Anna Chigir's everyday life in Ukraine has never included the opportunity to rub shoulders with the top authorities of her church.
But this week, everyday life changed.
"I was so excited and canceled everything so I could be here," she said of the visit to Ukraine and Russia by President Dieter F. Uchtdorf, second counselor in the First Presidency of The Church of Jesus Christ of Latter-day Saints. "He is an apostle and a servant of God, and we don't see apostles in our country very often."
President Uchtdorf was the first member of the church's First Presidency ever to visit the Ural region of Russia, and LDS faithful traveled up to eight hours by car and 1,000 miles to see him. About 600 faithful gathered in Yekaterinburg for a meeting they considered both historic and a blessing, according to statements and information released by the church.
The Ural Mountains sometimes are called "the Gates of Siberia," President Uchtdorf said. "You are the gates to the future of the church. You are true pioneers in the best sense of the word, and others will follow. Generations to come will praise your name because you are not ashamed of the gospel and you did not have fear."
The LDS Church organized in Russia in late 1989 and now has nearly 20,000 members. In Ukraine, where the church has been since 1991, there are nearly 10,000 members.
President Uchtdorf was joined by Elder Neil L. Andersen of the church's Quorum of the Twelve on his weeklong, four-city tour of the two countries, visiting with members, the church's missionaries and government leaders and stopping by the construction site of the first LDS temple in Eastern Europe.
"I can feel your goodness and the Spirit of Christ," Elder Andersen said as he addressed hundreds of church members gathered in Moscow. "I feel courage from you. Each of us comes to the church from different circumstances. We are all sons and daughters of God. He loves all of us."
President Uchtdorf and Elder Andersen began their journey in Kiev, Ukraine, on May 27, then moved on to Russia's Samara last Friday, Yekaterinburg on Sunday and Moscow on Monday.
They are scheduled to leave Moscow Thursday for London on their return trip to Salt Lake City.
The two leaders observed the nearly complete Kiev Ukraine Temple, where they received the traditional Ukrainian greeting of bread and salt. The temple was announced on July 20, 1998, but not started until nearly a decade later, with ground broken on June 23, 2007.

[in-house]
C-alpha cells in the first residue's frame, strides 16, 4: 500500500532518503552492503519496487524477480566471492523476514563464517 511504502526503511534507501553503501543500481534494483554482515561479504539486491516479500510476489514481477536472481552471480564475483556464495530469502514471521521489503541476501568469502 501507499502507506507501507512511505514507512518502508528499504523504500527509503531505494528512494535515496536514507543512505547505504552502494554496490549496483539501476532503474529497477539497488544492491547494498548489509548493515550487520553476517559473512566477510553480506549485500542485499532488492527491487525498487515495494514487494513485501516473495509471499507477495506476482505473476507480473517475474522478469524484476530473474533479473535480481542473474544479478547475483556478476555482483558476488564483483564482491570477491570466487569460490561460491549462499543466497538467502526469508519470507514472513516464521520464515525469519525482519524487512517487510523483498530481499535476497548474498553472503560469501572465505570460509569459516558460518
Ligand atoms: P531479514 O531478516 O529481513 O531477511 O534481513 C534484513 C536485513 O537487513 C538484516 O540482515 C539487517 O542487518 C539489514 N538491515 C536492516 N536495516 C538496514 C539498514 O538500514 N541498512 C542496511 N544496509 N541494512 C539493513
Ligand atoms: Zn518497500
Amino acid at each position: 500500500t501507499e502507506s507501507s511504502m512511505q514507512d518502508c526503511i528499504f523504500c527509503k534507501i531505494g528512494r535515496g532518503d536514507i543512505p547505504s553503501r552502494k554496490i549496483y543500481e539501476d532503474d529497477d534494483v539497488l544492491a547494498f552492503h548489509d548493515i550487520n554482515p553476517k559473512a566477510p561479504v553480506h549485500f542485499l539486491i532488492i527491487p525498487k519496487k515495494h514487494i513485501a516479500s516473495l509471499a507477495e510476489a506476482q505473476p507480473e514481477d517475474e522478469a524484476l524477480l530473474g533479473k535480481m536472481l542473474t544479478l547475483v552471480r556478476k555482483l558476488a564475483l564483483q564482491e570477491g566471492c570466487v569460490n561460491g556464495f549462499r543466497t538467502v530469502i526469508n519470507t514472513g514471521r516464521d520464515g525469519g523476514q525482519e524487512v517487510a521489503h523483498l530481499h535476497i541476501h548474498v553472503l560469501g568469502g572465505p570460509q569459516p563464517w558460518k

"The temple will be a blessing to Ukraine," said Elder Andersen during the visit, adding "people will join the church here by the hundreds and thousands."
Near the temple site, President Uchtdorf and Elder Andersen visited Kiev's Automated Diagnostical Center, a medical clinic providing diagnostic services for the low-income and socially at-risk of the area, including victims of the Chernobyl nuclear disaster. The church has made donations to purchase advanced diagnostic equipment for the clinic in partnership with the Ukrainian government and other donors.
They left more than just medical equipment, as President Uchtdorf presented a small Christus statue to clinic board member Aleksander Serafimovich Sytnyk, to be placed on display at the medical clinic.
The pair also met with full-time missionaries of the Ukraine Kiev Mission. "Build the church in Ukraine," President Uchtdorf told the missionaries. "In 20 years, if (you) stay on the path, (you) will realize great blessings."
In Samara, the two church leaders visited local marketplaces, walked through gardens at a dacha and met with local members.
Also while in Moscow, President Uchtdorf and Elder Andersen visited a historic Baptist church where Ezra Taft Benson — then the U.S. Secretary of Agriculture and later the LDS Church president — spoke a half-century earlier in what was then the Soviet Union.
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